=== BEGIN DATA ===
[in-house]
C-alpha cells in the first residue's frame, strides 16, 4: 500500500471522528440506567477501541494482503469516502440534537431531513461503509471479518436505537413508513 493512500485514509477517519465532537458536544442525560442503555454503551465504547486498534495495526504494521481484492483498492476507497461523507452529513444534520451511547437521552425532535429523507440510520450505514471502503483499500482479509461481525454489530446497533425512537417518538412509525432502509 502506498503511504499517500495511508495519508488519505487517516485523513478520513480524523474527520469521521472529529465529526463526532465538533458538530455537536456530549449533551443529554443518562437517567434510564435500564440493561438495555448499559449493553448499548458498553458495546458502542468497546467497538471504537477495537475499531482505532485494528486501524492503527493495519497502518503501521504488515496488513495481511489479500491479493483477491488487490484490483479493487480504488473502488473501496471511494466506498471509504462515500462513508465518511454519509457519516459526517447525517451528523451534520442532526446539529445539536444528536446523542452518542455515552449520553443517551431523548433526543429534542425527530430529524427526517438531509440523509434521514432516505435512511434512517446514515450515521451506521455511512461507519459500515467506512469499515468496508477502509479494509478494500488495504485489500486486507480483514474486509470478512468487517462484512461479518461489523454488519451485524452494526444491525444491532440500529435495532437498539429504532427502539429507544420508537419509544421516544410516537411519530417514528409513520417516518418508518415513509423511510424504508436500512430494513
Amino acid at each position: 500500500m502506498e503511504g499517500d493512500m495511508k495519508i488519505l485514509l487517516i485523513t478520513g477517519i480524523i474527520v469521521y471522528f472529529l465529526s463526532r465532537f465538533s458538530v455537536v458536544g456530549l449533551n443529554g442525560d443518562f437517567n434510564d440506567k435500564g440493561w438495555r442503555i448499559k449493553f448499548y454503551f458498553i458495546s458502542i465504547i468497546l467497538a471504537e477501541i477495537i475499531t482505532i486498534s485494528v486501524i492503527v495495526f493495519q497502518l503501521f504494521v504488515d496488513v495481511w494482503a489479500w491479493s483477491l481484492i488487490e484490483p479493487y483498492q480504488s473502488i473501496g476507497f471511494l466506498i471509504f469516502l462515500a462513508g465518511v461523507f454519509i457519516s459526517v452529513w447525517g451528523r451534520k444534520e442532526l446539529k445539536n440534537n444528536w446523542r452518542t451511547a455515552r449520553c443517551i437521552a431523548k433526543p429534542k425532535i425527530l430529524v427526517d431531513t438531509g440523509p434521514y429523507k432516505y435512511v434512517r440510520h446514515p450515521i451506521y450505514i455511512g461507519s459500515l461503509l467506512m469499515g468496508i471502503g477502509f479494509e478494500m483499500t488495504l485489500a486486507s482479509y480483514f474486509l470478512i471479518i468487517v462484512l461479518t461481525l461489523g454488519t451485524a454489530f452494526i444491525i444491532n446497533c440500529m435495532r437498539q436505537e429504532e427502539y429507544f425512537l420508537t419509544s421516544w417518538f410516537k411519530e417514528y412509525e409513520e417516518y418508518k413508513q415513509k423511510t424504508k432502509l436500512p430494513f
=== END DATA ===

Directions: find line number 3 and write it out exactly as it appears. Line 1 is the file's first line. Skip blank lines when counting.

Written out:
Amino acid at each position: 500500500m502506498e503511504g499517500d493512500m495511508k495519508i488519505l485514509l487517516i485523513t478520513g477517519i480524523i474527520v469521521y471522528f472529529l465529526s463526532r465532537f465538533s458538530v455537536v458536544g456530549l449533551n443529554g442525560d443518562f437517567n434510564d440506567k435500564g440493561w438495555r442503555i448499559k449493553f448499548y454503551f458498553i458495546s458502542i465504547i468497546l467497538a471504537e477501541i477495537i475499531t482505532i486498534s485494528v486501524i492503527v495495526f493495519q497502518l503501521f504494521v504488515d496488513v495481511w494482503a489479500w491479493s483477491l481484492i488487490e484490483p479493487y483498492q480504488s473502488i473501496g476507497f471511494l466506498i471509504f469516502l462515500a462513508g465518511v461523507f454519509i457519516s459526517v452529513w447525517g451528523r451534520k444534520e442532526l446539529k445539536n440534537n444528536w446523542r452518542t451511547a455515552r449520553c443517551i437521552a431523548k433526543p429534542k425532535i425527530l430529524v427526517d431531513t438531509g440523509p434521514y429523507k432516505y435512511v434512517r440510520h446514515p450515521i451506521y450505514i455511512g461507519s459500515l461503509l467506512m469499515g468496508i471502503g477502509f479494509e478494500m483499500t488495504l485489500a486486507s482479509y480483514f474486509l470478512i471479518i468487517v462484512l461479518t461481525l461489523g454488519t451485524a454489530f452494526i444491525i444491532n446497533c440500529m435495532r437498539q436505537e429504532e427502539y429507544f425512537l420508537t419509544s421516544w417518538f410516537k411519530e417514528y412509525e409513520e417516518y418508518k413508513q415513509k423511510t424504508k432502509l436500512p430494513f